Following the horrifying attack on Muslim worshippers in Christchurch, New Zealand, this gang of bikers decided to pay their heartfelt tributes in a special way.
From every social media platform from all over the world, people have been sending their tributes to the 50 Muslim worshippers who were murdered in cold blood by a killer on a rampage during prayer. The gut-wrenching event occurred on Friday the 15th of March, and the whole of New Zealand has been in a state of mourning and sorrow ever since. People from several Muslim countries died right in their homestead. The even has gone down as the deadliest mass shooting in modern New Zealand history.
A tribute from the deepest cores of their souls
The bikers are members of the Māori community. The Māori are an indigenous Polynesian people of New Zealand, making up nearly 700,000 of New Zealand’s general population . They performed an amazing Haka dance publicly in honor of the late souls.
Haka is a traditional Māori dance usually performed at public occasions, including funerals and memorials. The energetic, vigorous dance is composed of heavy foot stomping, chest beating, and loud chanting. These elements channel a deep sense of solidarity in times like this. A way to tell the departed souls that they’ll always remain in the hearts of the people.
Led by an elderly member of the gang, the bikers wore their black jackets and chanted with so much ferocity and energy that their spectators were moved to tears.
In other parts of Christchurch, school students also displayed their solidarity by performing their own Haka dance.
lang="en" dir="ltr">This small group of kids started an impromptu haka in tribute to two of their peers slain in the Christchurch shooting. Soon they were joined by scores of fellow students to form a deafening chorus. pic.twitter.com/Zmh7I5LQxG— SBS News (@SBSNews) March 18, 2019
A quick recap on the shooting
Friday 15th March 2019 afternoon was a black period for the entire country. A 28-year-old Australian citizen, Brenton Harrison Tarrant, white supremacist and prime suspect in the massacre, reportedly went trigger-happy on worshippers at the Al Noor Mosque and Linwood Islamic center, killing 50 and injuring 50 more. The gunfire went on for about 10-15 minutes. 36 minutes passed after the first 911 call was placed before the police were able to locate and arrest the murderer. He even had the guts to live stream the footage of the first attack on Facebook.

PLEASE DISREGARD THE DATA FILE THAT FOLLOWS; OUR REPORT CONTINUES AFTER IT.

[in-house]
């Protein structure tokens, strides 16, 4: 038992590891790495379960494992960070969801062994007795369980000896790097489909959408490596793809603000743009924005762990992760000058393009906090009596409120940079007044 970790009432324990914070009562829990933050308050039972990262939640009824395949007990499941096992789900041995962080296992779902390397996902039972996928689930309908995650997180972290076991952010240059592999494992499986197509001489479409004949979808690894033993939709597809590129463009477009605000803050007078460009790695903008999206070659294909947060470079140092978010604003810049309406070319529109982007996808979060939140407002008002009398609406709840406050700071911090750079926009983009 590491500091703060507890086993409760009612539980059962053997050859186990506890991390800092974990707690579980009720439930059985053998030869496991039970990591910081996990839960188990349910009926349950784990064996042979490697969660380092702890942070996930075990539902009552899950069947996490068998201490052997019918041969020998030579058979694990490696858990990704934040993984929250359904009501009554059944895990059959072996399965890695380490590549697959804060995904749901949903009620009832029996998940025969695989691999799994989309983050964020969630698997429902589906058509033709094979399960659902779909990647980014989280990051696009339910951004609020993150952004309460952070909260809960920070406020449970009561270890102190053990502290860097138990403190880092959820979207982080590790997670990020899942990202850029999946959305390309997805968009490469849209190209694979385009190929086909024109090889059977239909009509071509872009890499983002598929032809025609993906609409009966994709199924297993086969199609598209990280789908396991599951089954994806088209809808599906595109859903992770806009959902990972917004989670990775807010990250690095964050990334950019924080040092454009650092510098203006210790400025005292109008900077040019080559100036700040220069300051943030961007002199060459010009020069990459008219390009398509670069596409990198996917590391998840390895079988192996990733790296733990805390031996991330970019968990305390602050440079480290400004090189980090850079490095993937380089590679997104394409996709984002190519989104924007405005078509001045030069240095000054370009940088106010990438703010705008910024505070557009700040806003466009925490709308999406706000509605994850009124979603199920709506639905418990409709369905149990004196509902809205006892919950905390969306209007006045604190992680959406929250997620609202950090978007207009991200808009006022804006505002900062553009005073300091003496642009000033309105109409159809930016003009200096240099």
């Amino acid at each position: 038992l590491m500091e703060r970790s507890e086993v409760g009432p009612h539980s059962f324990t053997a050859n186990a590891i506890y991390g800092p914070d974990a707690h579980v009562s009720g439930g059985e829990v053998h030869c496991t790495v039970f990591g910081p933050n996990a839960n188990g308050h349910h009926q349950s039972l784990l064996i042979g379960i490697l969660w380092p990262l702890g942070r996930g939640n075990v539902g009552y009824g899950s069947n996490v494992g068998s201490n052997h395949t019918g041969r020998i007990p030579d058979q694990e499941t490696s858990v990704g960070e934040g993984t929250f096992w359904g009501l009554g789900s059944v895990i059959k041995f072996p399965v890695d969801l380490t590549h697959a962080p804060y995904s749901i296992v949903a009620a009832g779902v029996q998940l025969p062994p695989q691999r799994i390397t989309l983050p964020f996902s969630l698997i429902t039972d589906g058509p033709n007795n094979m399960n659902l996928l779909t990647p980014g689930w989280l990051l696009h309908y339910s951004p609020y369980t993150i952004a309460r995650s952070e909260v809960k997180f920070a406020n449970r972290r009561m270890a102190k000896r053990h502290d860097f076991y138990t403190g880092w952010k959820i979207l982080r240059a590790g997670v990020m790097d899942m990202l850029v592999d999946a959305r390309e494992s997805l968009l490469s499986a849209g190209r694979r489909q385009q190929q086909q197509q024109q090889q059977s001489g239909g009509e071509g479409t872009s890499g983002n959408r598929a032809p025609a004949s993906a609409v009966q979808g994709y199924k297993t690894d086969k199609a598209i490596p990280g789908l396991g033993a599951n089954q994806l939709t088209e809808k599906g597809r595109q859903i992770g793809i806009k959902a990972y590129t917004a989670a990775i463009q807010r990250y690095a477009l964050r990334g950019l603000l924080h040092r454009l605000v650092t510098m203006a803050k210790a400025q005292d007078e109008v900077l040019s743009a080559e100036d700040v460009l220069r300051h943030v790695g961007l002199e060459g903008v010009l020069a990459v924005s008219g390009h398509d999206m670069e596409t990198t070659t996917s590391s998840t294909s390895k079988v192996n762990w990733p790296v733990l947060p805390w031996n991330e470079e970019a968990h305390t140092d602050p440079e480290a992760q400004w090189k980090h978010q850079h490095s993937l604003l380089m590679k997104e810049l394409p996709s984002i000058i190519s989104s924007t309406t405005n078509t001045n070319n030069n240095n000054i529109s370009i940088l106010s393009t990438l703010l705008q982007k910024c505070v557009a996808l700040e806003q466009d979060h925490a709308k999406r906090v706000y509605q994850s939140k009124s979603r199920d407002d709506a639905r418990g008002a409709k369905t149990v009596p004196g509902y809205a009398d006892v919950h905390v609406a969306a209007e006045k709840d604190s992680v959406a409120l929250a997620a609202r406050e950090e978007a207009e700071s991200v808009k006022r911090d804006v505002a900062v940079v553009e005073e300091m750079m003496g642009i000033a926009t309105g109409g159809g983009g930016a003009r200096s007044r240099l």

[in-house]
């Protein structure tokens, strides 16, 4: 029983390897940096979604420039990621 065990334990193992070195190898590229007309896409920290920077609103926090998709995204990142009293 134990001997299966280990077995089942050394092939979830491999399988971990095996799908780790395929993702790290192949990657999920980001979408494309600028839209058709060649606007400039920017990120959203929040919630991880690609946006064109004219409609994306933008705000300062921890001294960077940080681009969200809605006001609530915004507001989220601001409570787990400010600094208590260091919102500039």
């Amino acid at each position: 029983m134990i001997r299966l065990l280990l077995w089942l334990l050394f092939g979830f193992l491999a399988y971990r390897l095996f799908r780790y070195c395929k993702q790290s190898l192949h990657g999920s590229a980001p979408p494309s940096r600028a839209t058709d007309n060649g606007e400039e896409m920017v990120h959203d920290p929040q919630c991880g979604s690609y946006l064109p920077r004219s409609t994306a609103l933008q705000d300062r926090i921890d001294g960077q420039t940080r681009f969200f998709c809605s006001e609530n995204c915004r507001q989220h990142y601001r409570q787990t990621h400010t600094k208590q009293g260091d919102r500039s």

A dark cloud fell over ChristChurch. Speaking to the press, New Zealand Prime Minister Jacinda Ardern said the attack would have gone on for much longer had the officers not been at the scene immediately .
“There were two other firearms in the vehicle that the offender was in and it absolutely was his intention to continue with his attack,” she said. Two IEDs were discovered attached to a car in the vicinity. The bomb squad defused them before they could wreak more havoc on the town.
Wounded victims of the shooting are critically hurt at the moment. Only a few sustained minor injuries. There were worshippers from nearly every Muslim country in the world at the mosques.
A five-year-old girl from Jordan was shot in the face, abdomen, and leg. The little girl is hanging onto her life by threads in the hospital. Her condition is very critical and she’s in delicate shape. Her father was also wounded, but not as badly as she was. Citizens from Pakistan, Saudi Arabia, Bangladesh, Turkey, and several other Muslim countries were badly hurt or murdered at the scene.
Naeem Rashid, who died at the Al Noor mosque was trying to stop the shooter and disarm him of his weapon. Unfortunately, Naeem was shot and he died en-route to the hospital. Naeem, a Pakistani, will be honored posthumously in his country for his bravery and selfless sacrifice.
Tarrant entered no plea as he was arraigned in court. He made a hand gesture popular to white supremacists and showed no remorse for his actions. The prosecution wasn’t televised, but the Prime Minister says processes would begin on Monday for the amendment of firearm possession laws.
The Muslim community feels hurt and dehumanized by the terrible event. “We’re such a small community. We’re so kind and loving,” says Yasmin Ali, Muslim Christchurch resident. “So I don’t just understand why someone would hurt us like this in such a way – just like an animal. Like why would you treat us like that? We’ve done nothing.”